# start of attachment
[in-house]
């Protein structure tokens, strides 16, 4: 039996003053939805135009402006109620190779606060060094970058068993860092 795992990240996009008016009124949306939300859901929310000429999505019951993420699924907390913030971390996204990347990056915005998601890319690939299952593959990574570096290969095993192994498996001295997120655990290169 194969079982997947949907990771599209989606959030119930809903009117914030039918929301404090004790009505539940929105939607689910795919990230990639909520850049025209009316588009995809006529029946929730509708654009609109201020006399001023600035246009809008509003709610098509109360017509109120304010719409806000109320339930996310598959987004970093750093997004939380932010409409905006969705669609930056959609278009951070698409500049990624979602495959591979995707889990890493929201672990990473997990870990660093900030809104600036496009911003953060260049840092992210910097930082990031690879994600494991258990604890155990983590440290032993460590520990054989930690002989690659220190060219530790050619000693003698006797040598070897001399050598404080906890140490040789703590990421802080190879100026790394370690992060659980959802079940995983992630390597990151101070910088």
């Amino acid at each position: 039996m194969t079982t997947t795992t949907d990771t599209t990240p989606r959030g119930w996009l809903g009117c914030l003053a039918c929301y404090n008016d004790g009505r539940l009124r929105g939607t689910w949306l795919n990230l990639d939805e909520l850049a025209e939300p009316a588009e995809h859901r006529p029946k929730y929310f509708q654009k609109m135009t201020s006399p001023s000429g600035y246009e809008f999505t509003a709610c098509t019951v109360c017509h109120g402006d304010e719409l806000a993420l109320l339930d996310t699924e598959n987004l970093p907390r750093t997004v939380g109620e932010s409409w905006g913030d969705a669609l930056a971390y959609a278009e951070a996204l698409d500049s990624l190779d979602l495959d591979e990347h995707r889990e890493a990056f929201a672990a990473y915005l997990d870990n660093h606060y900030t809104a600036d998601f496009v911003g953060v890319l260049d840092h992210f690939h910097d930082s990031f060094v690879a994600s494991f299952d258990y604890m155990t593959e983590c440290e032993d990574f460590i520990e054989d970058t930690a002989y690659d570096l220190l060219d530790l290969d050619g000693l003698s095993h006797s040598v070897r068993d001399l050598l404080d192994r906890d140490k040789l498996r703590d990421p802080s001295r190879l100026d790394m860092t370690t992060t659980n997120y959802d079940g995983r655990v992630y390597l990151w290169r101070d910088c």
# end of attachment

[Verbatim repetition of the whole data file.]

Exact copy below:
[in-house]
């Protein structure tokens, strides 16, 4: 039996003053939805135009402006109620190779606060060094970058068993860092 795992990240996009008016009124949306939300859901929310000429999505019951993420699924907390913030971390996204990347990056915005998601890319690939299952593959990574570096290969095993192994498996001295997120655990290169 194969079982997947949907990771599209989606959030119930809903009117914030039918929301404090004790009505539940929105939607689910795919990230990639909520850049025209009316588009995809006529029946929730509708654009609109201020006399001023600035246009809008509003709610098509109360017509109120304010719409806000109320339930996310598959987004970093750093997004939380932010409409905006969705669609930056959609278009951070698409500049990624979602495959591979995707889990890493929201672990990473997990870990660093900030809104600036496009911003953060260049840092992210910097930082990031690879994600494991258990604890155990983590440290032993460590520990054989930690002989690659220190060219530790050619000693003698006797040598070897001399050598404080906890140490040789703590990421802080190879100026790394370690992060659980959802079940995983992630390597990151101070910088």
């Amino acid at each position: 039996m194969t079982t997947t795992t949907d990771t599209t990240p989606r959030g119930w996009l809903g009117c914030l003053a039918c929301y404090n008016d004790g009505r539940l009124r929105g939607t689910w949306l795919n990230l990639d939805e909520l850049a025209e939300p009316a588009e995809h859901r006529p029946k929730y929310f509708q654009k609109m135009t201020s006399p001023s000429g600035y246009e809008f999505t509003a709610c098509t019951v109360c017509h109120g402006d304010e719409l806000a993420l109320l339930d996310t699924e598959n987004l970093p907390r750093t997004v939380g109620e932010s409409w905006g913030d969705a669609l930056a971390y959609a278009e951070a996204l698409d500049s990624l190779d979602l495959d591979e990347h995707r889990e890493a990056f929201a672990a990473y915005l997990d870990n660093h606060y900030t809104a600036d998601f496009v911003g953060v890319l260049d840092h992210f690939h910097d930082s990031f060094v690879a994600s494991f299952d258990y604890m155990t593959e983590c440290e032993d990574f460590i520990e054989d970058t930690a002989y690659d570096l220190l060219d530790l290969d050619g000693l003698s095993h006797s040598v070897r068993d001399l050598l404080d192994r906890d140490k040789l498996r703590d990421p802080s001295r190879l100026d790394m860092t370690t992060t659980n997120y959802d079940g995983r655990v992630y390597l990151w290169r101070d910088c």